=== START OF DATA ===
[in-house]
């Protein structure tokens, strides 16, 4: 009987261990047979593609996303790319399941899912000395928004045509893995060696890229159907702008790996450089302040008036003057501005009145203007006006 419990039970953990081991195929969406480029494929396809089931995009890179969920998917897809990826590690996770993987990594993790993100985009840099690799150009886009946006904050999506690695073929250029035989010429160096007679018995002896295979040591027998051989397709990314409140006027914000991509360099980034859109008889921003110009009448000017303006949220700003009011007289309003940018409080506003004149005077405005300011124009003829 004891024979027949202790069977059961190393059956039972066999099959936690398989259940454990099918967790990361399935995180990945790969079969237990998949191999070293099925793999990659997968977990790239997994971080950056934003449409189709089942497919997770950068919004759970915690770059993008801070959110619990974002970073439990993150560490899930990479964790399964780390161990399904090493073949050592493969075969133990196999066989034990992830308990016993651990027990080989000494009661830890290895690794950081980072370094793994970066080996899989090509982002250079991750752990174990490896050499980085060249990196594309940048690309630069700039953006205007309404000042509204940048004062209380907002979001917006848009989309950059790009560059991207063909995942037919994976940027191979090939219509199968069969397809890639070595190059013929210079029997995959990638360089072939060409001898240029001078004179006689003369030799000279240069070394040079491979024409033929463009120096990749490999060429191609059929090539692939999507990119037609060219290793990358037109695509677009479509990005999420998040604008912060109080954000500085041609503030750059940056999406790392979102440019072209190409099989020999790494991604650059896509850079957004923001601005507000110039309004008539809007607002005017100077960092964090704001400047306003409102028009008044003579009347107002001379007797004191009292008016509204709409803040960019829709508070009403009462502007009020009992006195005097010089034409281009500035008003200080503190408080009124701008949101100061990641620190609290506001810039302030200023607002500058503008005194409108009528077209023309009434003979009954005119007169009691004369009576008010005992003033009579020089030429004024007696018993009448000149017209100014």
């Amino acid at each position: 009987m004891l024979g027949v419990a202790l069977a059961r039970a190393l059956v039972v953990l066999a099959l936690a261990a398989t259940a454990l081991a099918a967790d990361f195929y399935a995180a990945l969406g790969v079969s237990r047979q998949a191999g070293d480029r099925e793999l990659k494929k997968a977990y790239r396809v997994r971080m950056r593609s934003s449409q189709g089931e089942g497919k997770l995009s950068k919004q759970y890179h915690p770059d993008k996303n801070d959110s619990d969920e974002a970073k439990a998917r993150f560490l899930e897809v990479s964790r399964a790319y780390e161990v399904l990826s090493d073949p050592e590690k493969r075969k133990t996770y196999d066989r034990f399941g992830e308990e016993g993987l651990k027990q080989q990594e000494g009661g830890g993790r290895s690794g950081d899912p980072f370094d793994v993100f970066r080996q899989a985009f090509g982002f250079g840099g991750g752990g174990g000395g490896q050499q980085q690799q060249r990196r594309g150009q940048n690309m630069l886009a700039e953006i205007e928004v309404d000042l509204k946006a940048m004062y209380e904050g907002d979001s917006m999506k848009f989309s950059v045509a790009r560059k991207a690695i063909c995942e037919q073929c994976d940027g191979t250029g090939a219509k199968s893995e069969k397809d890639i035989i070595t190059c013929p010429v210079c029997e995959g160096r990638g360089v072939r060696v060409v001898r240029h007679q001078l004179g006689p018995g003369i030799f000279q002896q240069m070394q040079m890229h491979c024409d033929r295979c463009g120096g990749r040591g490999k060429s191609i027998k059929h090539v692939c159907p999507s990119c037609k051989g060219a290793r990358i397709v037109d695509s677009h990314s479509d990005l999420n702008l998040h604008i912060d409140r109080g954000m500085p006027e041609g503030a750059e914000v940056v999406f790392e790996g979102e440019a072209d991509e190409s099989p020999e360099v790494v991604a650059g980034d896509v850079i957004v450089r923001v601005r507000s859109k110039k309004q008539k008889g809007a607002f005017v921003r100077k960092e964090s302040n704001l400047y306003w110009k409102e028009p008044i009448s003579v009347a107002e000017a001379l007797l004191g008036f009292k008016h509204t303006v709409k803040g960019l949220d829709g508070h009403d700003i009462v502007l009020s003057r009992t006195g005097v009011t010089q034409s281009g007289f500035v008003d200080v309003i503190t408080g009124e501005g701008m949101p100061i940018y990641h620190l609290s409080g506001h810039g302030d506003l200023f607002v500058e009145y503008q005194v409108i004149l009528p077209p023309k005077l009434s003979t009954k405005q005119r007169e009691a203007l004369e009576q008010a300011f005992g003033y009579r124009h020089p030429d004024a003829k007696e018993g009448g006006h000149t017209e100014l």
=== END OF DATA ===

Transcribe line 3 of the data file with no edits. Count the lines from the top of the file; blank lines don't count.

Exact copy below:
């Amino acid at each position: 009987m004891l024979g027949v419990a202790l069977a059961r039970a190393l059956v039972v953990l066999a099959l936690a261990a398989t259940a454990l081991a099918a967790d990361f195929y399935a995180a990945l969406g790969v079969s237990r047979q998949a191999g070293d480029r099925e793999l990659k494929k997968a977990y790239r396809v997994r971080m950056r593609s934003s449409q189709g089931e089942g497919k997770l995009s950068k919004q759970y890179h915690p770059d993008k996303n801070d959110s619990d969920e974002a970073k439990a998917r993150f560490l899930e897809v990479s964790r399964a790319y780390e161990v399904l990826s090493d073949p050592e590690k493969r075969k133990t996770y196999d066989r034990f399941g992830e308990e016993g993987l651990k027990q080989q990594e000494g009661g830890g993790r290895s690794g950081d899912p980072f370094d793994v993100f970066r080996q899989a985009f090509g982002f250079g840099g991750g752990g174990g000395g490896q050499q980085q690799q060249r990196r594309g150009q940048n690309m630069l886009a700039e953006i205007e928004v309404d000042l509204k946006a940048m004062y209380e904050g907002d979001s917006m999506k848009f989309s950059v045509a790009r560059k991207a690695i063909c995942e037919q073929c994976d940027g191979t250029g090939a219509k199968s893995e069969k397809d890639i035989i070595t190059c013929p010429v210079c029997e995959g160096r990638g360089v072939r060696v060409v001898r240029h007679q001078l004179g006689p018995g003369i030799f000279q002896q240069m070394q040079m890229h491979c024409d033929r295979c463009g120096g990749r040591g490999k060429s191609i027998k059929h090539v692939c159907p999507s990119c037609k051989g060219a290793r990358i397709v037109d695509s677009h990314s479509d990005l999420n702008l998040h604008i912060d409140r109080g954000m500085p006027e041609g503030a750059e914000v940056v999406f790392e790996g979102e440019a072209d991509e190409s099989p020999e360099v790494v991604a650059g980034d896509v850079i957004v450089r923001v601005r507000s859109k110039k309004q008539k008889g809007a607002f005017v921003r100077k960092e964090s302040n704001l400047y306003w110009k409102e028009p008044i009448s003579v009347a107002e000017a001379l007797l004191g008036f009292k008016h509204t303006v709409k803040g960019l949220d829709g508070h009403d700003i009462v502007l009020s003057r009992t006195g005097v009011t010089q034409s281009g007289f500035v008003d200080v309003i503190t408080g009124e501005g701008m949101p100061i940018y990641h620190l609290s409080g506001h810039g302030d506003l200023f607002v500058e009145y503008q005194v409108i004149l009528p077209p023309k005077l009434s003979t009954k405005q005119r007169e009691a203007l004369e009576q008010a300011f005992g003033y009579r124009h020089p030429d004024a003829k007696e018993g009448g006006h000149t017209e100014l």